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The Great Treatise on the Stages of the Path to Enlightenment (Volume 1)

4.63  ·  Rating details ·  143 ratings  ·  12 reviews
The Great Treatise on the Stages of the Path to Enlightenment (Lam rim chen mo) is one of the brightest jewels in the world's treasury of sacred literature. The author Tsong-kha-pa (1357–1419) completed this masterpiece in 1402 and it soon became one of the most renowned works of spiritual practice and philosophy in the world of Tibetan Buddhism. Tsong-kha-pa took great pa ...more
Hardcover, 440 pages
Published November 14th 2000 by Snow Lion (first published January 1st 1990)
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Average rating 4.63  · 
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 ·  143 ratings  ·  12 reviews


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Isaac Spencer
Sep 29, 2010 rated it it was amazing
Shelves: buddhism
When I read this book, it feels like Tsongkhapa enters my mind with a bulldozer and a dump truck and cleans out all the garbage hanging in there. He makes me feel that the thing that matters is Buddhist practice. Extremely potent, inspiring, and grounding.
Barnaby Thieme
Feb 26, 2017 rated it it was amazing
Shelves: buddhism, tibet, favorites
The Great Treatise as a Whole

Although Robert Thurman is disposed to ebullience, I wholeheartedly agree with his assessment that Tsong Khapa's Great Treatise is "one of the greatest religious or secular works in the library of our human heritage." It is a masterpiece of clarity, beauty, and utility, presenting the great scholar-yogi's overview of the stages of practice based on sutra and the Indian and Tibetan commentaries, from its initial stages to the its most profound contemplations on the fi
...more
Mckinley
Jun 13, 2011 rated it it was amazing
Shelves: buddhism, non-fiction
Very important Tibetan Buddhist work. volume 1 of 3. While helpful, this book should be read after a great deal of classic Buddhist writings. It is a commentary on these other works seeking to remind and reform 14th century monastic life.

See The Way to Freedom by H.H.D.L. which parallels the concepts of this set.
Priscilla
Mar 15, 2012 rated it it was amazing
This book takes a dedicated reader - I read all three volumes and it took me several months. If you are interested in the Gelug School of Buddhism, this book contextualized many others books that I have read in this area.
christine
Jan 10, 2010 rated it it was amazing
This is sort of my Buddhist dharma text so I'm always reading this.
Anouk
Dec 17, 2007 rated it liked it
A bit dry for me but sill a great overview of the tantra and sutras of Tibetan buddhism, with scholarly works reviewed.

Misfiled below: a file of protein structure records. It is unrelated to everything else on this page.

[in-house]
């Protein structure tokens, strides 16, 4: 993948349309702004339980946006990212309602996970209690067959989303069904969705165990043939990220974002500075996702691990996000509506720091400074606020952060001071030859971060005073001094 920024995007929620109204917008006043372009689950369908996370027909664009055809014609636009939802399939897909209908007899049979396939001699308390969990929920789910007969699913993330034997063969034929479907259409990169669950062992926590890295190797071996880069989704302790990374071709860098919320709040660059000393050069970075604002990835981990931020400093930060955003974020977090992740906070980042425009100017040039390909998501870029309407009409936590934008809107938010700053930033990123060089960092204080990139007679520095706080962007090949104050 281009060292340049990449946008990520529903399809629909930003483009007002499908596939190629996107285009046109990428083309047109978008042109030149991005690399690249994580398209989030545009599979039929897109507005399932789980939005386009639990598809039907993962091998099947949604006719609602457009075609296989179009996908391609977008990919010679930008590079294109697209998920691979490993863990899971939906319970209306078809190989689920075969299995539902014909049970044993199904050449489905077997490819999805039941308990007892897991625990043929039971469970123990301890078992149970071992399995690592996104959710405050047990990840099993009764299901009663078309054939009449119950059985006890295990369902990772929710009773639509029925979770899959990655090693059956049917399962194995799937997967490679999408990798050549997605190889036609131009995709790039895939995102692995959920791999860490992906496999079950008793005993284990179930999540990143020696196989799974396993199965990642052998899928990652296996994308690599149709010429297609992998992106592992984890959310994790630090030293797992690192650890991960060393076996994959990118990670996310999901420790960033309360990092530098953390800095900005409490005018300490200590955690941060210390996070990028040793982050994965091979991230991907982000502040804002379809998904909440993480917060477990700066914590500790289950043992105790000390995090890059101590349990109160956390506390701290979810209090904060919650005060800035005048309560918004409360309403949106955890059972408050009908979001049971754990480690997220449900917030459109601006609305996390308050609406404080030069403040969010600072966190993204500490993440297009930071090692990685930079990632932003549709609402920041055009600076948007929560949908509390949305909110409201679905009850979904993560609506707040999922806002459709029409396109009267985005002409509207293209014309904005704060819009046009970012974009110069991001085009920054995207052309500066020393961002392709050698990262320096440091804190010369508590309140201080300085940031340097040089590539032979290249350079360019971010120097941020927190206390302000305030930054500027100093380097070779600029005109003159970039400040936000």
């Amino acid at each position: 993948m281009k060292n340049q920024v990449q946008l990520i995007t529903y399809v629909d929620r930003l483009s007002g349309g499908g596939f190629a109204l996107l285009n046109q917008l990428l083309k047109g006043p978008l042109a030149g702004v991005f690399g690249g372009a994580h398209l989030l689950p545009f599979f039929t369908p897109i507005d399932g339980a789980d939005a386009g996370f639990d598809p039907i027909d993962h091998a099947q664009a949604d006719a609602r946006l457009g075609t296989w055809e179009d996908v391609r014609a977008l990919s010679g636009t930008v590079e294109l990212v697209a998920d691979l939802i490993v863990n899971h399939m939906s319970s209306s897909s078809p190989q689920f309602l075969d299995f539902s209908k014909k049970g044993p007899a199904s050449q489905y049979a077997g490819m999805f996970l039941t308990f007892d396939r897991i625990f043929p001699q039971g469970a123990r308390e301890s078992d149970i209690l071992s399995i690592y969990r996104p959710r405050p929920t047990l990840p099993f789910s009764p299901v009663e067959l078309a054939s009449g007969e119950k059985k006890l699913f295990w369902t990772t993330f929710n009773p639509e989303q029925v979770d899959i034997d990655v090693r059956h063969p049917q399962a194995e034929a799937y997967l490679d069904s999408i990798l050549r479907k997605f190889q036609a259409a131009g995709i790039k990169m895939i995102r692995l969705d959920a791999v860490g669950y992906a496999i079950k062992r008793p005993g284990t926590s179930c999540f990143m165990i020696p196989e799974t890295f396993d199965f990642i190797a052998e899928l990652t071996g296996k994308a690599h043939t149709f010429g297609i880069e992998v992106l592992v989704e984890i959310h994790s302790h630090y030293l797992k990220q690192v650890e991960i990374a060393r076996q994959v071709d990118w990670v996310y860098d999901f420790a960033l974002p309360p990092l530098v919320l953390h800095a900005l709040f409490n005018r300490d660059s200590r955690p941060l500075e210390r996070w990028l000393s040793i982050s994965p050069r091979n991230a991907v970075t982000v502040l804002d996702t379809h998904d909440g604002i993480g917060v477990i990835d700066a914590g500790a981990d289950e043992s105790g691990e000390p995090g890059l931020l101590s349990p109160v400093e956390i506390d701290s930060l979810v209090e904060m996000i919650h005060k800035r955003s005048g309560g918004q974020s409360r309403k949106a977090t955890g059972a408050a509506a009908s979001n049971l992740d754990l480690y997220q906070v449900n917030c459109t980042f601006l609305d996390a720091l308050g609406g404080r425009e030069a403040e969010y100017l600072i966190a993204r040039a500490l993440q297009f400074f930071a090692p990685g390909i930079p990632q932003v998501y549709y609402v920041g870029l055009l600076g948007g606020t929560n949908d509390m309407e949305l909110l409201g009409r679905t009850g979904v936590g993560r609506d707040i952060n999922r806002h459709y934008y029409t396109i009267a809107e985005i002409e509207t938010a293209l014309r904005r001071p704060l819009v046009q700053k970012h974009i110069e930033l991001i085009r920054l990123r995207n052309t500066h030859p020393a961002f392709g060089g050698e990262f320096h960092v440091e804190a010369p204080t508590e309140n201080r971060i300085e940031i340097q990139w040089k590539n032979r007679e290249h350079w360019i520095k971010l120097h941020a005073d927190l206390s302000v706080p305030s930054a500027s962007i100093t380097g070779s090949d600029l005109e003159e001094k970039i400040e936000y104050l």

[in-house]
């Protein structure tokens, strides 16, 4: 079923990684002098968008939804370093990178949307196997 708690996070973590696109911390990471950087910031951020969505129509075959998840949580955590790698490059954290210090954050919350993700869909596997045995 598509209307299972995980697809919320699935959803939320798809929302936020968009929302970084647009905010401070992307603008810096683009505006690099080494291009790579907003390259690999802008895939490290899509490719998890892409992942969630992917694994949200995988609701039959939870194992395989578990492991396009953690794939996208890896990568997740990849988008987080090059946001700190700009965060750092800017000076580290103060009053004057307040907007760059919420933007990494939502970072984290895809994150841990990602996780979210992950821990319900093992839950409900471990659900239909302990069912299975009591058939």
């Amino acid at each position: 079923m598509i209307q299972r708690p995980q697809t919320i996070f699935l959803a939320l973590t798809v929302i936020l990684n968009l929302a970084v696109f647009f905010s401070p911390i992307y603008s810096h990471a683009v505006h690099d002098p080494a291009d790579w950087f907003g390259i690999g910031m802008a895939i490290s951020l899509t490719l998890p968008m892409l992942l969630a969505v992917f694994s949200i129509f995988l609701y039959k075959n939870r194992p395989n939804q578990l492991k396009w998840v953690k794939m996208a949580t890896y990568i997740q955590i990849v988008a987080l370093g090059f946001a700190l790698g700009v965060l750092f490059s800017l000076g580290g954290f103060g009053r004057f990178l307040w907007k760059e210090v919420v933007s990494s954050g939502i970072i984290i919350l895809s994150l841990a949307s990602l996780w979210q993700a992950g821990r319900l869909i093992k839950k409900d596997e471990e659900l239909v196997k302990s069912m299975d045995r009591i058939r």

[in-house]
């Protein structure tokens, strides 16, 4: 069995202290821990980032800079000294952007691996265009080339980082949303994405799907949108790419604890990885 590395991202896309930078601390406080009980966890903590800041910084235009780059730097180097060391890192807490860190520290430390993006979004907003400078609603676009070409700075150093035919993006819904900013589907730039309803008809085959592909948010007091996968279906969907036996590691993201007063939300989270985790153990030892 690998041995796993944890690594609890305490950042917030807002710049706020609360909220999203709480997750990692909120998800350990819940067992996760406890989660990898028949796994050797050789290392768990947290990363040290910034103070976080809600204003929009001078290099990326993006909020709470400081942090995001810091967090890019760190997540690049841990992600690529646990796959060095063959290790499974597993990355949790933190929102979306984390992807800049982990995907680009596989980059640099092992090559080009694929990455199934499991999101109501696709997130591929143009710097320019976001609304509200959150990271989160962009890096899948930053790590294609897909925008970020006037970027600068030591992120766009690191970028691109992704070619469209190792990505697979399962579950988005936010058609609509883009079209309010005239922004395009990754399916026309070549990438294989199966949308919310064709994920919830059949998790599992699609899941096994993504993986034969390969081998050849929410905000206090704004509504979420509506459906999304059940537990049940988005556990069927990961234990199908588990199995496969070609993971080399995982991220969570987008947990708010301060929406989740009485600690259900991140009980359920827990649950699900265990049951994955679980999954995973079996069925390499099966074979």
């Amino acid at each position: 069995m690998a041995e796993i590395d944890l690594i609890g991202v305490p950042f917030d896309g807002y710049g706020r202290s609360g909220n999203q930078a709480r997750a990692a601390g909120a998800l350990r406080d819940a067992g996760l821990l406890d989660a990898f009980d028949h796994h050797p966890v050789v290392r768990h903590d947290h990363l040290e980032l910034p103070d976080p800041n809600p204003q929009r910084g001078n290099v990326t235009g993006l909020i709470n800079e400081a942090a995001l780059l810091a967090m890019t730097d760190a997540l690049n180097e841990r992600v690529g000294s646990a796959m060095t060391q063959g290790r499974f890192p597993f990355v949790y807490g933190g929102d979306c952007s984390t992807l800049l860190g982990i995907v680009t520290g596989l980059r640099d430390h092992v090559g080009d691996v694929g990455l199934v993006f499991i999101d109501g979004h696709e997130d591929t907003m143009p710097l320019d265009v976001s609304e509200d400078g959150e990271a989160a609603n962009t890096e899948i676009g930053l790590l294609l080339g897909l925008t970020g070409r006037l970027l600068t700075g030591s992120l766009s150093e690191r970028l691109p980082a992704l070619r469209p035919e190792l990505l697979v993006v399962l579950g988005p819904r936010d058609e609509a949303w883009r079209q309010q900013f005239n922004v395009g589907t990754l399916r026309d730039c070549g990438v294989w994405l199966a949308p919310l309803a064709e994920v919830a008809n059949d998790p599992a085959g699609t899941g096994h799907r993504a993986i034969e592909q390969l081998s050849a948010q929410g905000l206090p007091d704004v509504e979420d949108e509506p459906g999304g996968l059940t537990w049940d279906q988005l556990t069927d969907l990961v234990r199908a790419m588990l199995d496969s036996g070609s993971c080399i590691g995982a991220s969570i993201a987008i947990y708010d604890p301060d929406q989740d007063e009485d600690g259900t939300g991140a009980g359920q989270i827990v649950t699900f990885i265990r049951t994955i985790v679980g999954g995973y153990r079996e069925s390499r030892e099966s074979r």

David Joseph
Aug 27, 2012 rated it it was amazing
Shelves: buddhism
My Meditation Master!

The philosophical and structural schematic of Gelugpa Buddhism based on the explications of Candrakirti and Nagarjuna.

Sooo, basically it's commentary and elucidation born of commentary and elucidation of the Dharma of the Tathagata.

If a guy is desperately passionate about the Dharma, this bone is worth the trouble of getting his hands on.

Be prepared for a tremendous amount of supplemental reading.

It took me about three years to give this the treatment that I thought it warra
...more
Marian
Apr 10, 2013 rated it it was amazing
Great!
Cindy Atha Weldon
Buddhism revealed

Excellent source for those wanting insight into the dogma and discipline of Buddhism. Understandable even to readers with Western sensibilities.
Greg Schmidt
Feb 04, 2017 rated it it was amazing
Shelves: buddhist-studies
Clear and accessible translation. Very readable. As always, Thurman's intro to the text does more than just provide a bit of context. It's worthy of careful reading, just like the text itself.
Stephen C
Mar 30, 2013 rated it it was amazing
I found this very readable. I was only able to grasp a small piece of this first volume, but I'll read it as many times as it takes to grasp more.
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Je Tsognkhapa (Tib.: tsong kha pa, ཙོང་ཁ་པ། "The Man from Onion Valley") was a monk of the Sakya tradition of Tibetan Buddhism whose activities led to the formation of the Geluk school, though he never announced the establishment of a new monastic order himself. He is also known by his ordained name Lobsang Drakpa (blo bzang grags pa) or simply as Je Rinpoche (rje rin po che).